Local snowbirds Greg Freeman and Jeff Papiez are preparing to travel to their Florida abode to escape winter’s chill.

In a normal year, they said they probably would have left already. But the pandemic has delayed their usual schedule and left them with challenging choices on how safe it is to travel.

The pair decided to make the trip and fly – citing the safety precautions of their gated community. But other snowbirds are choosing to roost in Haliburton for the winter.

“We’ve given it an awful lot of thought,” Freeman said. “Each snowbird is going to address whether they are going to travel based on a variety of factors.”

The pandemic has impacted travel for snowbirds, with the U.S. border only traversable by air. Those that are making the trip are faced with extra planning to account for different circumstances.


Freeman said they had a lot to consider, including whether the U.S. election result would cause any civil unrest.

“Different planning than what would be the norm in previous years,” Freeman said. “There’s a lot more thought in the whole process of the travel, and concerns for what the impact is of COVID when you are travelling.”

Ilsemaire Tarte is another local snowbird, but she decided she would not make her usual trip to Arizona.

“With all the cases rising there, and also here, we decided it might be safer to stay put for the winter,” Tarte said, adding it was not an easy decision. “We hope next year will be better and let’s hope we have a good winter. Have to stay positive.”

Locals Ray and Norma Isaacs also decided to avoid their usual trip to Mexico due to the pandemic. But Norma Isaacs said staying is also “daunting because we’re getting older.” She added Haliburton’s winter conditions can also be hazardous for seniors such as them. “Walking even on the sidewalk is a challenge.”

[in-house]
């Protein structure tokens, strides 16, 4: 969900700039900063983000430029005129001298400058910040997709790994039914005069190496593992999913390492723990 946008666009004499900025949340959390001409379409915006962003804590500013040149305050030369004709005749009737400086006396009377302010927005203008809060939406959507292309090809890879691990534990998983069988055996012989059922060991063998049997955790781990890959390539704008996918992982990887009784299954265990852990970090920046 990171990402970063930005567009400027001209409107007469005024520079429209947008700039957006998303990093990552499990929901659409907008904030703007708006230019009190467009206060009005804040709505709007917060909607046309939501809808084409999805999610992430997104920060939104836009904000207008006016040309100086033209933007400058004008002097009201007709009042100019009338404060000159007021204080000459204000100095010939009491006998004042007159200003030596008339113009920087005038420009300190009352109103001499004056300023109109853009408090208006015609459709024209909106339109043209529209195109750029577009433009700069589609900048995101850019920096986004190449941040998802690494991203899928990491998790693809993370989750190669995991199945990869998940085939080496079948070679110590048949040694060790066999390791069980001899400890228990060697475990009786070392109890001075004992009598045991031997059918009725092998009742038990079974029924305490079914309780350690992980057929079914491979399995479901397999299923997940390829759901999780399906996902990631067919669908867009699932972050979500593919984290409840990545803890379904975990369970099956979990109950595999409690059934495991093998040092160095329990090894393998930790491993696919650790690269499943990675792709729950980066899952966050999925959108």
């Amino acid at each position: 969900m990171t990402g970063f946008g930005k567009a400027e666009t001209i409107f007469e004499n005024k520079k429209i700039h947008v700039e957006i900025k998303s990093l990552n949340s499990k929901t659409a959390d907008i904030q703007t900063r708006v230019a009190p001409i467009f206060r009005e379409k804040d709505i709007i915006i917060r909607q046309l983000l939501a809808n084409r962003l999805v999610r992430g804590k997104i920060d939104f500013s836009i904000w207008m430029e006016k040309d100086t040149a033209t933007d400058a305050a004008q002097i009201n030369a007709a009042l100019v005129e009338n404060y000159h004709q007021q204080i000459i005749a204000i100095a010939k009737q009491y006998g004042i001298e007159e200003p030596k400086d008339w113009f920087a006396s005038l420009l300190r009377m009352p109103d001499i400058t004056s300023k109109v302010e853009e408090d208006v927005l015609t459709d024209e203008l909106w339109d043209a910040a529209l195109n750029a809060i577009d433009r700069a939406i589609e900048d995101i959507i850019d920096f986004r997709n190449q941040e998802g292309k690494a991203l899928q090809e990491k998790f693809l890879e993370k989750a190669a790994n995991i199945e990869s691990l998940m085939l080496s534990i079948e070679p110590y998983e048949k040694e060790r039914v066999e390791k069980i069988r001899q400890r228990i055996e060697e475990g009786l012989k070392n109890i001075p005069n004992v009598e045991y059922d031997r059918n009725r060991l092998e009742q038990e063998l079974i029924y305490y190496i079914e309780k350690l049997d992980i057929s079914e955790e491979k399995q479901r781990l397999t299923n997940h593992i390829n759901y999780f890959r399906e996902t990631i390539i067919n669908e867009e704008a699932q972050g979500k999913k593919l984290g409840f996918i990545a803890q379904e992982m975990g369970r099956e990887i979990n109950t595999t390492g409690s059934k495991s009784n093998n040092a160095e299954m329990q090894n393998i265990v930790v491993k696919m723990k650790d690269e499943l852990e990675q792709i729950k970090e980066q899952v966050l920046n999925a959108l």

Transat Travel Haliburton agent Linda Coneybeare said she is seeing significantly fewer snowbirds preparing to make the trip. She said she does not advise travelling south and it is better to stick within the country if looking to escape. But she said airlines have worked to make flights safer. She added a travel agent can help people navigate the new protocols.

“It’s a very frightening time in the world, this COVID disease,” Coneybeare said. “But I am optimistic we will travel again.

Freeman said they weighed many factors in their decision – including their relatively younger age and the need to take care of their Florida home. Papiez added they do not feel like there is any more risk than in Haliburton, given their U.S. home is also away from major centres. They also expect to be doing a lot less socializing, with people staying apart in their homes.

“The expectation is not going to be the same at all. It is not business as usual,” Freeman said.

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